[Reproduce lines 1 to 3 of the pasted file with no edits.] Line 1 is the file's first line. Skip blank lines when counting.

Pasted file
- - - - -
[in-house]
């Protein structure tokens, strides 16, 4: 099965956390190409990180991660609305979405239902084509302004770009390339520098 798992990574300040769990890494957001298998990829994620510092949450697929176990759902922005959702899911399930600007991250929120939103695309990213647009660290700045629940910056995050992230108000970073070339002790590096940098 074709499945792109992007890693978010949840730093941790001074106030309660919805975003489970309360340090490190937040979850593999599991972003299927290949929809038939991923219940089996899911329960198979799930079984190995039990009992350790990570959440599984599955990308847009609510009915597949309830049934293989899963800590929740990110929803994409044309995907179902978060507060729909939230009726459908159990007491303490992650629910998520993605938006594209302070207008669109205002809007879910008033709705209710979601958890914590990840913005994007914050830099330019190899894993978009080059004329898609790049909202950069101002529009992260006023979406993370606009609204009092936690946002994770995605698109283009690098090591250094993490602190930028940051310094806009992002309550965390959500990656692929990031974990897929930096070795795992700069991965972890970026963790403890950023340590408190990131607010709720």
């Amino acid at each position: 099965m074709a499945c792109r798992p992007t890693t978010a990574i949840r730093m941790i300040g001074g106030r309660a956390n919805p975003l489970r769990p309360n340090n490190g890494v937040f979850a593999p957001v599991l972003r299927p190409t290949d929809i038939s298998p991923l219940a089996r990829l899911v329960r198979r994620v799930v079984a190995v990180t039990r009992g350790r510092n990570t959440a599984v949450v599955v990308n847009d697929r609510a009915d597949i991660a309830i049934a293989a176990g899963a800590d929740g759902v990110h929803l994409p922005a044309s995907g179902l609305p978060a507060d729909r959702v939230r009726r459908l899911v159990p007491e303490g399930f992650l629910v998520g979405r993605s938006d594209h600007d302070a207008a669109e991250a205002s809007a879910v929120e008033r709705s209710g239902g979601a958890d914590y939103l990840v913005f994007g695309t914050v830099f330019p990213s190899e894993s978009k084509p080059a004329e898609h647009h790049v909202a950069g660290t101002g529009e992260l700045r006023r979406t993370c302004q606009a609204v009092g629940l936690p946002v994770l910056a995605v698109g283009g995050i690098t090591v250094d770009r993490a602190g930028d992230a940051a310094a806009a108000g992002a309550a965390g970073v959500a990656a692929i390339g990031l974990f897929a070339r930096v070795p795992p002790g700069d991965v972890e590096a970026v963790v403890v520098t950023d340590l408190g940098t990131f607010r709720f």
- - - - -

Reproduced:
[in-house]
């Protein structure tokens, strides 16, 4: 099965956390190409990180991660609305979405239902084509302004770009390339520098 798992990574300040769990890494957001298998990829994620510092949450697929176990759902922005959702899911399930600007991250929120939103695309990213647009660290700045629940910056995050992230108000970073070339002790590096940098 074709499945792109992007890693978010949840730093941790001074106030309660919805975003489970309360340090490190937040979850593999599991972003299927290949929809038939991923219940089996899911329960198979799930079984190995039990009992350790990570959440599984599955990308847009609510009915597949309830049934293989899963800590929740990110929803994409044309995907179902978060507060729909939230009726459908159990007491303490992650629910998520993605938006594209302070207008669109205002809007879910008033709705209710979601958890914590990840913005994007914050830099330019190899894993978009080059004329898609790049909202950069101002529009992260006023979406993370606009609204009092936690946002994770995605698109283009690098090591250094993490602190930028940051310094806009992002309550965390959500990656692929990031974990897929930096070795795992700069991965972890970026963790403890950023340590408190990131607010709720």
């Amino acid at each position: 099965m074709a499945c792109r798992p992007t890693t978010a990574i949840r730093m941790i300040g001074g106030r309660a956390n919805p975003l489970r769990p309360n340090n490190g890494v937040f979850a593999p957001v599991l972003r299927p190409t290949d929809i038939s298998p991923l219940a089996r990829l899911v329960r198979r994620v799930v079984a190995v990180t039990r009992g350790r510092n990570t959440a599984v949450v599955v990308n847009d697929r609510a009915d597949i991660a309830i049934a293989a176990g899963a800590d929740g759902v990110h929803l994409p922005a044309s995907g179902l609305p978060a507060d729909r959702v939230r009726r459908l899911v159990p007491e303490g399930f992650l629910v998520g979405r993605s938006d594209h600007d302070a207008a669109e991250a205002s809007a879910v929120e008033r709705s209710g239902g979601a958890d914590y939103l990840v913005f994007g695309t914050v830099f330019p990213s190899e894993s978009k084509p080059a004329e898609h647009h790049v909202a950069g660290t101002g529009e992260l700045r006023r979406t993370c302004q606009a609204v009092g629940l936690p946002v994770l910056a995605v698109g283009g995050i690098t090591v250094d770009r993490a602190g930028d992230a940051a310094a806009a108000g992002a309550a965390g970073v959500a990656a692929i390339g990031l974990f897929a070339r930096v070795p795992p002790g700069d991965v972890e590096a970026v963790v403890v520098t950023d340590l408190g940098t990131f607010r709720f």